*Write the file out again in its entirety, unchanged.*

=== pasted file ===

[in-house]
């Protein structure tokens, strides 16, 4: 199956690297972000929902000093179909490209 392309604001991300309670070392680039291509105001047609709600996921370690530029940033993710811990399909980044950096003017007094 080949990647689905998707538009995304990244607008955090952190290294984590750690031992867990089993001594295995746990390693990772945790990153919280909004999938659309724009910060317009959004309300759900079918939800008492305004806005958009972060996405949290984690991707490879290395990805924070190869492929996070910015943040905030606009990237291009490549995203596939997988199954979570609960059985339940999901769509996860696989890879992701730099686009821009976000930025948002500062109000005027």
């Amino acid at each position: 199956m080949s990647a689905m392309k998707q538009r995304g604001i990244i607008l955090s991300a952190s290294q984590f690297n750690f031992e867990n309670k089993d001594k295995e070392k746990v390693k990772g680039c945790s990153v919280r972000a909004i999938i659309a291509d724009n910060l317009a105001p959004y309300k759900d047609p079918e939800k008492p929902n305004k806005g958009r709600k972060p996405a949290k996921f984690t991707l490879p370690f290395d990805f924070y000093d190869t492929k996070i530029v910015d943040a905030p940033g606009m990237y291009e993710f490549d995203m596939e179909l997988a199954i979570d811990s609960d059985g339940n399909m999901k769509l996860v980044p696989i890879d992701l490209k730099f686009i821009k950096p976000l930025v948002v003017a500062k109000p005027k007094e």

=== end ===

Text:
[in-house]
């Protein structure tokens, strides 16, 4: 199956690297972000929902000093179909490209 392309604001991300309670070392680039291509105001047609709600996921370690530029940033993710811990399909980044950096003017007094 080949990647689905998707538009995304990244607008955090952190290294984590750690031992867990089993001594295995746990390693990772945790990153919280909004999938659309724009910060317009959004309300759900079918939800008492305004806005958009972060996405949290984690991707490879290395990805924070190869492929996070910015943040905030606009990237291009490549995203596939997988199954979570609960059985339940999901769509996860696989890879992701730099686009821009976000930025948002500062109000005027």
């Amino acid at each position: 199956m080949s990647a689905m392309k998707q538009r995304g604001i990244i607008l955090s991300a952190s290294q984590f690297n750690f031992e867990n309670k089993d001594k295995e070392k746990v390693k990772g680039c945790s990153v919280r972000a909004i999938i659309a291509d724009n910060l317009a105001p959004y309300k759900d047609p079918e939800k008492p929902n305004k806005g958009r709600k972060p996405a949290k996921f984690t991707l490879p370690f290395d990805f924070y000093d190869t492929k996070i530029v910015d943040a905030p940033g606009m990237y291009e993710f490549d995203m596939e179909l997988a199954i979570d811990s609960d059985g339940n399909m999901k769509l996860v980044p696989i890879d992701l490209k730099f686009i821009k950096p976000l930025v948002v003017a500062k109000p005027k007094e």